It is hard to believe it was twenty years ago this month that a shocked America watched graphic video of Rodney King being beaten by white police officers. To many this represented racism in its most abhorrent light. Selma, Montgomery, Bull Connor and Lester Maddox all rearing their ugly heads, again.

A young black minority member being pummeled by white ‘oppressors’. Of course there was much more to the story than the videotape, that story played out over the ensuing weeks, months, and even years.

However, the question remains, is the Rodney King story still the face of racism today? My thoughts are no. Racism has taken on a new face, one that has little to do with skin color and much more to do with social, economic, political and religious aspects. Given the current political climate it is not hard to imagine a young Muslim protester in Rodney King’s place.

When I think of the word and concept of Racism, my personal thesaurus comes up with words such as discrimination, segregation, integration, affirmative action, equality, apartheid, slavery, and many others.

I recently had the opportunity to read the debut novel of author Gary Bolick. Angel’s Oracle at first glance is simply a rather well written yarn about life in the deep south set in 1959. However when you strip the veneer away you find a very thought provoking exploration of the subject of racism. What becomes abundantly clear is that skin color has little to do with the subject of racism. Racism today has its roots buried in concepts far different from the mere color of your skin; roots that tap into ancient tribalism. One could postulate that racism is simply a virulent form of tribalism.

Gary Bolick chose the fictitious town of Angel, Mississippi as his backdrop. My wife and I happen to live in a small town in Mississippi and I have to admit that I do indeed see shades of Angel. I see a fractured community. The battle lines are varied, but very evident. Ethnicity is not a major player. Of much greater importance is tenure in the town, are you pre or post Katrina? Post Katrina residents are viewed as interlopers, fiddling with the town. Of equal importance is religious affiliations or lack there of.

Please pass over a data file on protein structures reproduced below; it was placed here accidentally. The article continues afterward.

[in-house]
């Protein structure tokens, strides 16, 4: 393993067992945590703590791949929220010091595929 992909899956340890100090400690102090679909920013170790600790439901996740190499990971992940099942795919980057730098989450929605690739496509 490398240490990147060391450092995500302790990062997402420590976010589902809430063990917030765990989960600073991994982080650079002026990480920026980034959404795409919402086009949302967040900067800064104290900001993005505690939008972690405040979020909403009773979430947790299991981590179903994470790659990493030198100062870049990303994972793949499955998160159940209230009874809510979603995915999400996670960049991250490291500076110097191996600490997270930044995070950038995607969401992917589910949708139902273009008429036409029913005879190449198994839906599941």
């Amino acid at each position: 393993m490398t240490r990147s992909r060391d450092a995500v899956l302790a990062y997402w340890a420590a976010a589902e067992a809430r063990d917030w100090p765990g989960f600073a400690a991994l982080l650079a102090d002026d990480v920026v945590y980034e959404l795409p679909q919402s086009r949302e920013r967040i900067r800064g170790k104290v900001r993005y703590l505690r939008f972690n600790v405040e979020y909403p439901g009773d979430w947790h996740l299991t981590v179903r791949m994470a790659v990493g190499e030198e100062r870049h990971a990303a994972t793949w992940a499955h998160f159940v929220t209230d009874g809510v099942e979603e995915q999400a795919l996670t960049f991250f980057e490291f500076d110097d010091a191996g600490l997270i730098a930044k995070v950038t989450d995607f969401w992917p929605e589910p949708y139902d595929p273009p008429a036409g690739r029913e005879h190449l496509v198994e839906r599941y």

Gary Bolick has graciously agreed to collaborate with me on exploring the subject of modern racism. In the coming weeks we will be taking a long hard look at what is going on in the world today. Our findings may be disturbing. But we feel that it is important to put our findings out in the open.

There is little doubt that is asked the question ‘are you racist’, almost everyone would say NO. However, if you ask more specific questions a different answer emerges.

Racism is a very strange arena. Often one that defies logic. The cable TV station BET is fine, but what would happen if someone was to propose WET TV? Watch the fur fly!

More on our new series soon.

Gary Bolick is the author of Angel’s Oracle,  a work of fiction that delves deeply into the roots of mankind’s seemingly unsolvable problem of simply getting along with his fellow man. Born in Pre-Civil Rights North Carolina, Bolick saw the difficult metamorphosis from Jim Crow to a fully integrated South. As a part of the court-ordered cross-bussing experiment he became a qualified witness to the cruel results of forced segregation, and the beginning of the long, slow turn to equal rights and integration. Quoting him,

“When an entire race is forced into a corner, it is striking, actually unsettling to suddenly realize that what has been taking place all these hundreds of years is a form of projection. One race, the white race, foisting its own self-loathing, its inner demons, if you will onto the closest, most available victim. Given a different set of circumstances that victim could have been any color–even white–that really is the point, the color does not matter. The most difficult question about racism is the one the individual never asks–himself. ‘Why am I so uncomfortable within my own skin?’  Paint him any color you choose, he’ll still hate–himself.”

Simon Barrett

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